Little Monsters, 2019.
Written and directed by Abe Forsythe.
Starring Lupita Nyong’o, Josh Gad, Alexander England, Nadia Townsend, Kat Stewart, Diesel La Torraca, and Stephen Peacocke.
A washed-up musician teams up with a teacher and a kids show personality to protect young children from a sudden outbreak of zombies.
Watching this Australian rom-zom-com from director Abe Forsythe (Down Under), the question kept rattling around in my head; how the hell did he convince Lupita Nyong’o and Josh Gad to star in it? And that’s not a knock against the film, which is a perfectly serviceable comedy-horror jaunt, but simply that the logistical mechanics of this film existing in its final form are really quite bizarre.
Protagonist Dave (Alexander England) is a weed-loving man-child with dreams of becoming a professional musician, who was recently ditched by his girlfriend and is now forced to sleep on his sister’s sofa. But when taking his 5-year-old nephew Felix (Diesel La Torraca) to school, he meets the charming, peppy Miss Caroline (Nyong’o) and is immediately smitten.
Dave quickly agrees to help Miss Caroline chaperone the class trip to a petting zoo, only for a nearby military installation to accidentally free a zombie horde into the surrounding area. Dave, Caroline and foul-mouthed children’s entertainer Teddy McGiggle (Gad) must then team up to protect their pint-sized charges from the blood-thirsty creatures.
If Little Monsters‘ title implied to you that this would be 90 minutes of Lupita Nyong’o fending off zombified children, I’ll let you down now; this isn’t that film at all, sadly. And if you’re a savvy genre fan craving an inventive, blood-soaked good time in the vein of Shaun of the Dead, this isn’t that film either.
Indeed, the red stuff is in shockingly short, even timid supply; the much-circulated image of Miss Caroline’s blood-soaked yellow sundress is actually caused by an event which occurs off-screen. And while the brief bursts of gore are convincing enough in isolation, they’re not terribly creative. But what Forsythe’s film lacks in true invention, it compensates for considerably with its infectiously charming personality, girded by a string of fun one-liners and, best of all, three knowing lead performances.
Aussie actor England makes for a likeably roughshod slacker lead, even if the film is categorically wrestled away by its two Hollywood attractions. Nyong’o proves impeccably cast as the luminous, irrepressibly cheery Miss Caroline, her sunny disposition and penchant for playing Taylor Swift songs on the ukulele allowing her to display an uncommon amount of on-screen warmth.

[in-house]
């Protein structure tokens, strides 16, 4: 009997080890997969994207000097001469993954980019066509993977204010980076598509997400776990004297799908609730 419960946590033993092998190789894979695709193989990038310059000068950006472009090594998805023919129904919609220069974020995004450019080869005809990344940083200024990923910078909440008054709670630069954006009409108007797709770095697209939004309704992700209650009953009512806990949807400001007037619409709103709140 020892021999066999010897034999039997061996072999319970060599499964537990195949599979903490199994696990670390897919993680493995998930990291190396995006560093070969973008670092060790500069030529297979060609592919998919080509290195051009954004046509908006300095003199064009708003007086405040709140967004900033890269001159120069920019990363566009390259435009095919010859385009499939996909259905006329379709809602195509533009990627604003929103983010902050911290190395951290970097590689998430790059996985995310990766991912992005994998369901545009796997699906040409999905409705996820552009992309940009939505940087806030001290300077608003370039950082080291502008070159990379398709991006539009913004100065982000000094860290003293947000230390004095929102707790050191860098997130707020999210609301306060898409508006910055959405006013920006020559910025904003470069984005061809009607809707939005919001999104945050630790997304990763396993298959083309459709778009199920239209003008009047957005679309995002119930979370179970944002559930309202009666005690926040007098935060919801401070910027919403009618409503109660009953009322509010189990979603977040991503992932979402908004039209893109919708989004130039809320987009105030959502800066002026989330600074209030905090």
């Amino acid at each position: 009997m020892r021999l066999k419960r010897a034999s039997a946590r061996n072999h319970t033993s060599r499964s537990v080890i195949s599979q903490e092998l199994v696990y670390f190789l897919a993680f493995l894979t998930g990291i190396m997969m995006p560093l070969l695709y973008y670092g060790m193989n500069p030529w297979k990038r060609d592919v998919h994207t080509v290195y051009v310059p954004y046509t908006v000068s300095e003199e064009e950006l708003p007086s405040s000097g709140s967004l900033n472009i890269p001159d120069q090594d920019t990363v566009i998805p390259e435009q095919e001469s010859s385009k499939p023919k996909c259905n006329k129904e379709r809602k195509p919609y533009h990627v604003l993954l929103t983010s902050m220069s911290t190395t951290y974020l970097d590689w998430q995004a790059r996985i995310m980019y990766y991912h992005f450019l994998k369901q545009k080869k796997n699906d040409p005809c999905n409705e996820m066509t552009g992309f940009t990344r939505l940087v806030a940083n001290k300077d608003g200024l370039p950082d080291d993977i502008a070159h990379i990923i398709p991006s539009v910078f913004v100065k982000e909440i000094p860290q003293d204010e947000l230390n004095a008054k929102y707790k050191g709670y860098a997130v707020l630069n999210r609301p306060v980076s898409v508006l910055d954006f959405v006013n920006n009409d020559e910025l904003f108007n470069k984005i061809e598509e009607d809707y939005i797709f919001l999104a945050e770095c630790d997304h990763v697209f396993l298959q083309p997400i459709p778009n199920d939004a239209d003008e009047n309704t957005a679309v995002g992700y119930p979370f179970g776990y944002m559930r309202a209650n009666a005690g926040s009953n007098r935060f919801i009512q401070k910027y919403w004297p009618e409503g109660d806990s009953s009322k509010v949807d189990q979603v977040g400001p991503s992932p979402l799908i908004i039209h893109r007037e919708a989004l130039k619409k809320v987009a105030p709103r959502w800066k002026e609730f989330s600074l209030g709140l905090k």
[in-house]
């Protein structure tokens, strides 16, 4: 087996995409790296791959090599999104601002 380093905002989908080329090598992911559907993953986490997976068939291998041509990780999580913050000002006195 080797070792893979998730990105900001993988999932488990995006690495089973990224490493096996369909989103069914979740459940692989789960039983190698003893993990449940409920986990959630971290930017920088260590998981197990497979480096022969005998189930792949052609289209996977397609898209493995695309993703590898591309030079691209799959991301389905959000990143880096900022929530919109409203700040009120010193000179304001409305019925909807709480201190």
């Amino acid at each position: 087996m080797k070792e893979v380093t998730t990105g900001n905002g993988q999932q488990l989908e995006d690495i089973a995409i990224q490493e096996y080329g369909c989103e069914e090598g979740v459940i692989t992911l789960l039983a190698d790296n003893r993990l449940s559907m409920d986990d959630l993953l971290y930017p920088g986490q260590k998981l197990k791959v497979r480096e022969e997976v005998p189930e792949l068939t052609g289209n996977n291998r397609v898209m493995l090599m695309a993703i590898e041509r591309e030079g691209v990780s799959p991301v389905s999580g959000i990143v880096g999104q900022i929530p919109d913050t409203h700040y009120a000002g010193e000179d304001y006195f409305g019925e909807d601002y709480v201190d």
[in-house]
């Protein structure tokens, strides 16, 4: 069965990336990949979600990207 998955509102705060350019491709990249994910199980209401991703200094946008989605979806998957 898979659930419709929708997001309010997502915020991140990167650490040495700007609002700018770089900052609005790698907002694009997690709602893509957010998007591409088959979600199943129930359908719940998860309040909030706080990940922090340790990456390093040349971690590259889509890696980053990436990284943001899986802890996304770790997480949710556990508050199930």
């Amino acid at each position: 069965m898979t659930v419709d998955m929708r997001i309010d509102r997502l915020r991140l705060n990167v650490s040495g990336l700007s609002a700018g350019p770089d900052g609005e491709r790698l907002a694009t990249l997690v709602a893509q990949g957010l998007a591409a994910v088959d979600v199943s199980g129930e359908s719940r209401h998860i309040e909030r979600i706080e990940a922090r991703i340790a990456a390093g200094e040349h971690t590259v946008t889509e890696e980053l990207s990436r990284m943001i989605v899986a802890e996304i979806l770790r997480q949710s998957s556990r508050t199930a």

This is juxtaposed hilariously with her disgust at the initial onset of the zombie shenanigans, and though her eventual turn to Badass in a Yellow Sundress probably could’ve been played for stronger laughs, it’s evocative all the same. Better still, she’s in the film a whole lot more than you might expect given her fame and schedule, with precious little effort made to cut around her.
Giving by far the film’s most effervescent performance, however, is Josh Gad, as a gobby, sex-addicted kids’ TV host whose composure is almost immediately obliterated once the zombies show up, dropping F-bombs left and right in front of the kids while seeking to keep number one safe above all else.
While at first Gad’s performance – or rather, his character – might seem a bit one-note as a singular loud-mouth, an hilarious mid-film aside reveals a more depressing inner-truth which informs the remainder. Most importantly, Gad commits totally to the part, even if he most likely had a limited schedule given how often he’s conveniently shuttled out of the movie for entire scenes at a time.
The central trio and La Torraca’s incredulous young lead work hard enough that it’s relatively easy to forgive the stock plotting; the loser using a zombie catastrophe to fix his life, the inevitable romantic subplot, and all manner of manufactured peril. The inclusion of a Day of the Dead-style military detour feels like B-roll footage intended to pad the whole out to feature length, though.
The pic’s pervading sweetness ultimately does a lot for it, not layering the sentiment on too thickly, with Dave’s internal anguish well-realised and leading to a genuinely poignant third-act heart-to-heart. A later invocation of a certain Neil Diamond classic might prove one treacly spoonful too far, though.
Overly broad as a rom-zom-com and surprisingly low on quality gore, Little Monsters nevertheless succeeds as a zany, genre-tinged character comedy.
Flickering Myth Rating – Film: ★ ★ ★ / Movie: ★ ★ ★
Shaun Munro – Follow me on Twitter for more film rambling.